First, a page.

The mechanism underlying the antimicrobial efficacy of magnesium oxide nanostructures can be elucidated as follows. Primarily, a crucial antibacterial process involves a light-driven catalytic mechanism. Specifically, the creation of ROS on the nanoparticle surface, in the presence of light, initiates oxidative stress on microbial cells, ultimately leading to cellular demise. ROS comprises relatively low levels of toxic radicals like the superoxide anion radical (O2), reactive hydroxyl radical (·OH), and a mild oxidizing agent, hydrogen peroxide (H2O2). A subsequent series of reactions also takes place, where the superoxide anion radical (•O2) combines with hydrogen ions, forming the •HO2 radical, which then reacts with hydrogen ions to produce H2O2. This compound can interact with DNA, cellular proteins, and cell membranes, ultimately resulting in microbial death. The generation of a substantial amount of ROS hinges on the creation of smaller crystalline structures with increased specific surface areas and a corresponding rise in surficial defects.

2.2. Antifungal Activity

Apart from showcasing antibacterial effects, MgO nanoparticles have demonstrated significant antifungal capabilities against various pathogenic fungal strains (Figure 2). Fungi constitute natural pathogens as they present plenty of similarities with the host cell, inhibiting antifungal compounds’ growth [40]. Sierra-Fernandez and co-researchers [41] studied the antifungal activity of Zn-doped magnesium oxide nanoparticles synthesized through a facile sol-gel approach and compared it with that of pure ZnO and MgO nanoparticles. The as-mentioned nanoparticles presented enhanced antifungal efficiency compared to that of pure magnesium oxide or zinc oxide nanoparticles, restraining the growth of fungi Aspergillus niger, Penicillium oxalicum, Paraconiothyrium sp., and Pestalotiopsis maculans.
Figure 2. Diagrammatic representation of the way that MgO nanoparticles operate as an antifungal agent: Initially, the nanoparticles engage with fungal cell membranes through electrostatic interactions, leading to the disruption of both the membranes and the glucan matrix. Following this, they initiate the production of ROS and the release of Mg2+. Subsequently, they interfere with mitochondria by inducing DNA damage, subsequently impeding protein synthesis, disrupting proteins, leading to intracellular leakage, and ultimately resulting in the demise of fungal cells.
Moreover, De la Rosa-García and co-workers [42] evaluated the antifungal activity (towards strains of C. gloeosporioides) of pure ZnO and MgO, as well as ZnO/MgO and ZnO/Mg(OH)2 composites fabricated under different synthetic approaches (co-precipitation and hydrothermal). According to the acquired results, all tested nanoparticles at the tested concentrations significantly restrained conidia’s germination and led to the structural damage of the fungal cells, verifying that the as-mentioned nanoparticles could constitute promising fungicidal agents against C. gloeosporioides.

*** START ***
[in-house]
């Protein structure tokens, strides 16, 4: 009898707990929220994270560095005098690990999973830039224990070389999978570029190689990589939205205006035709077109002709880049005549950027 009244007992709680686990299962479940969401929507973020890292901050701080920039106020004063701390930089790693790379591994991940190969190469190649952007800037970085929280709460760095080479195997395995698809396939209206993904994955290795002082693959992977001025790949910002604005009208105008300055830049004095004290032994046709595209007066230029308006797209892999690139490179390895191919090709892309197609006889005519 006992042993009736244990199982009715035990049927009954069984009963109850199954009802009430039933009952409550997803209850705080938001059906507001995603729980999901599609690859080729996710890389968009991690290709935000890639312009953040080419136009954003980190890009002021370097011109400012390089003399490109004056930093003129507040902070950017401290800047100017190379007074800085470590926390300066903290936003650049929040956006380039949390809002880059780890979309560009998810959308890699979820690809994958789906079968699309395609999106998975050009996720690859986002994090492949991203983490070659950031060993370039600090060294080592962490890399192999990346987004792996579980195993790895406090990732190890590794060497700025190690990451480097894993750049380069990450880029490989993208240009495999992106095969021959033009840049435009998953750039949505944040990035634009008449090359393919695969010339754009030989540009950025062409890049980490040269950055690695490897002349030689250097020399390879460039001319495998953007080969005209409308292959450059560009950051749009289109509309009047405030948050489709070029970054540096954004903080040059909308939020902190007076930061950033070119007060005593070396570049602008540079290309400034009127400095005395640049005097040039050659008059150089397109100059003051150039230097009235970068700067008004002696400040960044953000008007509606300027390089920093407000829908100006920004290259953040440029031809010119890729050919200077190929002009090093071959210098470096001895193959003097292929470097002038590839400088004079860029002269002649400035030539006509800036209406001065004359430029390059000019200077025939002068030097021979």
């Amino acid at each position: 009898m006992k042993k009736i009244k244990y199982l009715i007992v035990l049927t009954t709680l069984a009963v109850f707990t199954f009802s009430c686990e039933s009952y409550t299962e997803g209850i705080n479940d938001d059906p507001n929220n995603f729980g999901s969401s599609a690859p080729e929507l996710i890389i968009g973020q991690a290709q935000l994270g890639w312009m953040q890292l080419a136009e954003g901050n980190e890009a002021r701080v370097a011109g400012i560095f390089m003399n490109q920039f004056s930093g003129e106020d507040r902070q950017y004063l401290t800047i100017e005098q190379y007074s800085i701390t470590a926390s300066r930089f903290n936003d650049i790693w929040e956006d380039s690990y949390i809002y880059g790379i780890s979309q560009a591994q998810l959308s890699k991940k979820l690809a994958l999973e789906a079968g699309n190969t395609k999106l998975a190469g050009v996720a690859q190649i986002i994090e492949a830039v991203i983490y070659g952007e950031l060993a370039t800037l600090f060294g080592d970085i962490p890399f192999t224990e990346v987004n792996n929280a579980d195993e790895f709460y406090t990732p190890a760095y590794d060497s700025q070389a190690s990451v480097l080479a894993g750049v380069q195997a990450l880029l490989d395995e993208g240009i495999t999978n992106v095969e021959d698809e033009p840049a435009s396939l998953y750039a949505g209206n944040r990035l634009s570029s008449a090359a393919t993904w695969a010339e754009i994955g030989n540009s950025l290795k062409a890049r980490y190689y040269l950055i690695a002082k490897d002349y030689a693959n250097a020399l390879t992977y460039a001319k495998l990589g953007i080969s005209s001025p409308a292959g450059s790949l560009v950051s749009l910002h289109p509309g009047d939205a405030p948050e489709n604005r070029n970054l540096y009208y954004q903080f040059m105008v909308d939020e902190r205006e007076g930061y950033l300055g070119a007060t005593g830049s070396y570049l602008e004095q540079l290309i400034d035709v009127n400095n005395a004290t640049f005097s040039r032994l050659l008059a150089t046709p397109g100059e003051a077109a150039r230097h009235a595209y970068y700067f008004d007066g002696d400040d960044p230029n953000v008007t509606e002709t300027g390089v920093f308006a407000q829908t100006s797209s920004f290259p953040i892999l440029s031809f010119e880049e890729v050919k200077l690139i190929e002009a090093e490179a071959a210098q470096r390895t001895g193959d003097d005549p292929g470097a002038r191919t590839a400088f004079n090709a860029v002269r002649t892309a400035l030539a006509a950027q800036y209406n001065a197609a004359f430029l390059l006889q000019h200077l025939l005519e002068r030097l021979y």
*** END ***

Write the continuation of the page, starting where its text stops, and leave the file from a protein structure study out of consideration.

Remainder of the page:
In addition, Castillo and his team [24] demonstrated through in vitro experiments that magnesium oxide nanoparticles, characterized by a diameter equal to 12 nm, presented fungistatic efficiency towards three filamentous fungal strains (T. reesei, A. niger, and C. cladosporioides), at concentrations ranging from 3 to 12 mg/mL.

2.3. Anticancer Activity

Cancer stands as one of the most lethal and intricate diseases known to date. The unregulated growth of cancerous cells detrimentally impacts neighboring healthy cells, leading to fatality [43]. Various treatments, including surgery, radiation therapy, and chemotherapy, have been proposed for combating cancer [44]. Nonetheless, the aforementioned approaches may harm normal cells, resulting in numerous side effects and potential disease recurrence [45]. Recently, there has been a rising focus on the development of nanoparticle-based nanomaterials, notably magnesium oxide nanoparticles, renowned for their potent anti-cancer properties. Figure 3 portrays a hypothetical anti-cancer mechanism associated with magnesium oxide nanoparticles. The advancement of synthesis methods and techniques has significantly propelled the application of magnesium oxide nanoparticles in anti-cancer therapy.